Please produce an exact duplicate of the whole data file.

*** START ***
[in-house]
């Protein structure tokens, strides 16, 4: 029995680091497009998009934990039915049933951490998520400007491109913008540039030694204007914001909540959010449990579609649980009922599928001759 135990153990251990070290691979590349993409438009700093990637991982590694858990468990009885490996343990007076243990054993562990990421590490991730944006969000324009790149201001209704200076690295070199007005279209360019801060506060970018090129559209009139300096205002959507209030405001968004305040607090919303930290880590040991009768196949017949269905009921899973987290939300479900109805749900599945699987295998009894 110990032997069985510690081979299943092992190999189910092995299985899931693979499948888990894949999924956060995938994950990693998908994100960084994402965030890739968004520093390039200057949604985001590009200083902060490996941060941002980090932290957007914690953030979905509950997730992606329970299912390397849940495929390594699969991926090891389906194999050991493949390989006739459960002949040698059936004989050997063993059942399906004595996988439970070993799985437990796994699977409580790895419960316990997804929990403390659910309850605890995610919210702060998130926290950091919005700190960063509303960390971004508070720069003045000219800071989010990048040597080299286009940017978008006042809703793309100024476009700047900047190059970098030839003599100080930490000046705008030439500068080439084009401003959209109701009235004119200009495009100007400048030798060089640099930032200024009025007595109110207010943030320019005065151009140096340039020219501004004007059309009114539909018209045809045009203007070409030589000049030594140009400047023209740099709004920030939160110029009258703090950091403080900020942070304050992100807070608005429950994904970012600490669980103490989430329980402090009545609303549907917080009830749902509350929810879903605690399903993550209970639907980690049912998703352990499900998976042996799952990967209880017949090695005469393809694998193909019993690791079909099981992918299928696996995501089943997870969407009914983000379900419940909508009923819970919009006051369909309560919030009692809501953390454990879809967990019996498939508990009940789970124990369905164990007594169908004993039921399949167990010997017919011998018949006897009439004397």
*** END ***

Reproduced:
[in-house]
């Protein structure tokens, strides 16, 4: 029995680091497009998009934990039915049933951490998520400007491109913008540039030694204007914001909540959010449990579609649980009922599928001759 135990153990251990070290691979590349993409438009700093990637991982590694858990468990009885490996343990007076243990054993562990990421590490991730944006969000324009790149201001209704200076690295070199007005279209360019801060506060970018090129559209009139300096205002959507209030405001968004305040607090919303930290880590040991009768196949017949269905009921899973987290939300479900109805749900599945699987295998009894 110990032997069985510690081979299943092992190999189910092995299985899931693979499948888990894949999924956060995938994950990693998908994100960084994402965030890739968004520093390039200057949604985001590009200083902060490996941060941002980090932290957007914690953030979905509950997730992606329970299912390397849940495929390594699969991926090891389906194999050991493949390989006739459960002949040698059936004989050997063993059942399906004595996988439970070993799985437990796994699977409580790895419960316990997804929990403390659910309850605890995610919210702060998130926290950091919005700190960063509303960390971004508070720069003045000219800071989010990048040597080299286009940017978008006042809703793309100024476009700047900047190059970098030839003599100080930490000046705008030439500068080439084009401003959209109701009235004119200009495009100007400048030798060089640099930032200024009025007595109110207010943030320019005065151009140096340039020219501004004007059309009114539909018209045809045009203007070409030589000049030594140009400047023209740099709004920030939160110029009258703090950091403080900020942070304050992100807070608005429950994904970012600490669980103490989430329980402090009545609303549907917080009830749902509350929810879903605690399903993550209970639907980690049912998703352990499900998976042996799952990967209880017949090695005469393809694998193909019993690791079909099981992918299928696996995501089943997870969407009914983000379900419940909508009923819970919009006051369909309560919030009692809501953390454990879809967990019996498939508990009940789970124990369905164990007594169908004993039921399949167990010997017919011998018949006897009439004397």